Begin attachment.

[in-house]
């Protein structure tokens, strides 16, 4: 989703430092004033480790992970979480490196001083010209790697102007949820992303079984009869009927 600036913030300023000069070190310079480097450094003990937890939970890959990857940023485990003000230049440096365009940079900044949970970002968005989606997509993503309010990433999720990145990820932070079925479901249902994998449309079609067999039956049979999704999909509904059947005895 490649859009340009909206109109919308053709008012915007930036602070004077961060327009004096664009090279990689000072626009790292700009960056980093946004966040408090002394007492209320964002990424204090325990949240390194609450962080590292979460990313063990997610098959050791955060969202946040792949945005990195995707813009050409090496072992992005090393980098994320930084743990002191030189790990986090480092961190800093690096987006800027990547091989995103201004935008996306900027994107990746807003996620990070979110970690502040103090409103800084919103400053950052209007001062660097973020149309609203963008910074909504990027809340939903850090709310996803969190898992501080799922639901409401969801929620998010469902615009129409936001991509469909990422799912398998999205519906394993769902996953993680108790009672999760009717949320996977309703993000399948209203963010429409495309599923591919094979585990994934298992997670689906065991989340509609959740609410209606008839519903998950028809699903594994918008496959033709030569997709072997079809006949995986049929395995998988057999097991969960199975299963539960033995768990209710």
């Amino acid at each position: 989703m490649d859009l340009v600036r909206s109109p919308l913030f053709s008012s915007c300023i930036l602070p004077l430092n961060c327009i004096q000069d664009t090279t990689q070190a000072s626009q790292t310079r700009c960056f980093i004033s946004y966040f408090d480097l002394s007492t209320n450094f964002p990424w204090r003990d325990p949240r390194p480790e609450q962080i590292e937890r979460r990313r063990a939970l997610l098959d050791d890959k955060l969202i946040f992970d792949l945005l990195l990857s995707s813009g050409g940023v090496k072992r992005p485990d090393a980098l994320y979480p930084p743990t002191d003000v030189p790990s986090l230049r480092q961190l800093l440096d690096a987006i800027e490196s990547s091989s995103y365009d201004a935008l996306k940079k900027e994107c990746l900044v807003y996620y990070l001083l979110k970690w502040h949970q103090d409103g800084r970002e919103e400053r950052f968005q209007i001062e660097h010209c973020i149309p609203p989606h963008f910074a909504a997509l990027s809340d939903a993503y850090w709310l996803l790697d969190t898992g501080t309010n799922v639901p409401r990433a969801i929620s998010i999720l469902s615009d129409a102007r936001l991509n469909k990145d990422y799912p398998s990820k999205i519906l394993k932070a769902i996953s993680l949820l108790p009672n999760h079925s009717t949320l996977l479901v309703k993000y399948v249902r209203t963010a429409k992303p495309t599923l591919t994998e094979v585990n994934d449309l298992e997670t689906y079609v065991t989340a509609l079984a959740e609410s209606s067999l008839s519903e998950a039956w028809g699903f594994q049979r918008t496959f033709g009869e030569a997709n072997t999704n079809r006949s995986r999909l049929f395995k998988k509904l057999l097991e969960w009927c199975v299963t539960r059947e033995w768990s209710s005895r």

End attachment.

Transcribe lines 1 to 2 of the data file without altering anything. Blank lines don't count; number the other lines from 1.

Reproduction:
[in-house]
């Protein structure tokens, strides 16, 4: 989703430092004033480790992970979480490196001083010209790697102007949820992303079984009869009927 600036913030300023000069070190310079480097450094003990937890939970890959990857940023485990003000230049440096365009940079900044949970970002968005989606997509993503309010990433999720990145990820932070079925479901249902994998449309079609067999039956049979999704999909509904059947005895 490649859009340009909206109109919308053709008012915007930036602070004077961060327009004096664009090279990689000072626009790292700009960056980093946004966040408090002394007492209320964002990424204090325990949240390194609450962080590292979460990313063990997610098959050791955060969202946040792949945005990195995707813009050409090496072992992005090393980098994320930084743990002191030189790990986090480092961190800093690096987006800027990547091989995103201004935008996306900027994107990746807003996620990070979110970690502040103090409103800084919103400053950052209007001062660097973020149309609203963008910074909504990027809340939903850090709310996803969190898992501080799922639901409401969801929620998010469902615009129409936001991509469909990422799912398998999205519906394993769902996953993680108790009672999760009717949320996977309703993000399948209203963010429409495309599923591919094979585990994934298992997670689906065991989340509609959740609410209606008839519903998950028809699903594994918008496959033709030569997709072997079809006949995986049929395995998988057999097991969960199975299963539960033995768990209710």